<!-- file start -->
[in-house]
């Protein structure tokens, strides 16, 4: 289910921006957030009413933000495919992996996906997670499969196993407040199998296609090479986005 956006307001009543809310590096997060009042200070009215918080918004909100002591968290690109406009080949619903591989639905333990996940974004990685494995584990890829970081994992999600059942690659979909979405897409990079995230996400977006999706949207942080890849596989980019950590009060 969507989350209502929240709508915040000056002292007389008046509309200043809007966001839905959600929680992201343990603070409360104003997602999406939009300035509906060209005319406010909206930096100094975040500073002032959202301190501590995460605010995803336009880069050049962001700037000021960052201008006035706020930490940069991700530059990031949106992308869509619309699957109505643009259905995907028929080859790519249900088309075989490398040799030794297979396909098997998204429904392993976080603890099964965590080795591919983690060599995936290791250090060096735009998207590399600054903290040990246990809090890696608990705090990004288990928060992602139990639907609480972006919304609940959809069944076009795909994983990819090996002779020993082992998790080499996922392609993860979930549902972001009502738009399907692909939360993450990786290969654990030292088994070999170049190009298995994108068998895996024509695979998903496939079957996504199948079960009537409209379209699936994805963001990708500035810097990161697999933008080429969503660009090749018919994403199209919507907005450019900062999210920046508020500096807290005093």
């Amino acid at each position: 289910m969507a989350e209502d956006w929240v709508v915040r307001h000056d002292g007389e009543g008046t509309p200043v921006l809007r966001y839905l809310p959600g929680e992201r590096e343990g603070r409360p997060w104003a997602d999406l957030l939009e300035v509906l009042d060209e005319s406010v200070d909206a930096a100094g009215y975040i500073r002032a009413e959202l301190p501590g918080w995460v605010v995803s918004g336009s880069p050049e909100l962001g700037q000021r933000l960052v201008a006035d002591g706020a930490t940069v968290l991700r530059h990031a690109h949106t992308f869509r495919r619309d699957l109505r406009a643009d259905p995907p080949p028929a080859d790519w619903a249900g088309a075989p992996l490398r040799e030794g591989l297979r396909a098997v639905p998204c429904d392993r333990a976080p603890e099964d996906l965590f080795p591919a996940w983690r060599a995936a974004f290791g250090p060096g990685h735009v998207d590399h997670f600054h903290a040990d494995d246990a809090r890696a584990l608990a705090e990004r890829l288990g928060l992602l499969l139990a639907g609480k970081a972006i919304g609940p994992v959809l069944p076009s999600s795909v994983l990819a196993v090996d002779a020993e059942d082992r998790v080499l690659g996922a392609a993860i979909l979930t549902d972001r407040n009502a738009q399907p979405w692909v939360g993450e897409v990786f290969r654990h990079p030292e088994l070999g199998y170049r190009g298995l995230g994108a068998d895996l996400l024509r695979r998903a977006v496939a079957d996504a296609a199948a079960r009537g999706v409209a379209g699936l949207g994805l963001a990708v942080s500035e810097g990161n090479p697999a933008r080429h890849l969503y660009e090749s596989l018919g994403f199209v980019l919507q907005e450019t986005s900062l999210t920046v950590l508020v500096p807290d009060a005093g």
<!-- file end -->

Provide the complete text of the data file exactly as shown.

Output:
[in-house]
């Protein structure tokens, strides 16, 4: 289910921006957030009413933000495919992996996906997670499969196993407040199998296609090479986005 956006307001009543809310590096997060009042200070009215918080918004909100002591968290690109406009080949619903591989639905333990996940974004990685494995584990890829970081994992999600059942690659979909979405897409990079995230996400977006999706949207942080890849596989980019950590009060 969507989350209502929240709508915040000056002292007389008046509309200043809007966001839905959600929680992201343990603070409360104003997602999406939009300035509906060209005319406010909206930096100094975040500073002032959202301190501590995460605010995803336009880069050049962001700037000021960052201008006035706020930490940069991700530059990031949106992308869509619309699957109505643009259905995907028929080859790519249900088309075989490398040799030794297979396909098997998204429904392993976080603890099964965590080795591919983690060599995936290791250090060096735009998207590399600054903290040990246990809090890696608990705090990004288990928060992602139990639907609480972006919304609940959809069944076009795909994983990819090996002779020993082992998790080499996922392609993860979930549902972001009502738009399907692909939360993450990786290969654990030292088994070999170049190009298995994108068998895996024509695979998903496939079957996504199948079960009537409209379209699936994805963001990708500035810097990161697999933008080429969503660009090749018919994403199209919507907005450019900062999210920046508020500096807290005093």
């Amino acid at each position: 289910m969507a989350e209502d956006w929240v709508v915040r307001h000056d002292g007389e009543g008046t509309p200043v921006l809007r966001y839905l809310p959600g929680e992201r590096e343990g603070r409360p997060w104003a997602d999406l957030l939009e300035v509906l009042d060209e005319s406010v200070d909206a930096a100094g009215y975040i500073r002032a009413e959202l301190p501590g918080w995460v605010v995803s918004g336009s880069p050049e909100l962001g700037q000021r933000l960052v201008a006035d002591g706020a930490t940069v968290l991700r530059h990031a690109h949106t992308f869509r495919r619309d699957l109505r406009a643009d259905p995907p080949p028929a080859d790519w619903a249900g088309a075989p992996l490398r040799e030794g591989l297979r396909a098997v639905p998204c429904d392993r333990a976080p603890e099964d996906l965590f080795p591919a996940w983690r060599a995936a974004f290791g250090p060096g990685h735009v998207d590399h997670f600054h903290a040990d494995d246990a809090r890696a584990l608990a705090e990004r890829l288990g928060l992602l499969l139990a639907g609480k970081a972006i919304g609940p994992v959809l069944p076009s999600s795909v994983l990819a196993v090996d002779a020993e059942d082992r998790v080499l690659g996922a392609a993860i979909l979930t549902d972001r407040n009502a738009q399907p979405w692909v939360g993450e897409v990786f290969r654990h990079p030292e088994l070999g199998y170049r190009g298995l995230g994108a068998d895996l996400l024509r695979r998903a977006v496939a079957d996504a296609a199948a079960r009537g999706v409209a379209g699936l949207g994805l963001a990708v942080s500035e810097g990161n090479p697999a933008r080429h890849l969503y660009e090749s596989l018919g994403f199209v980019l919507q907005e450019t986005s900062l999210t920046v950590l508020v500096p807290d009060a005093g």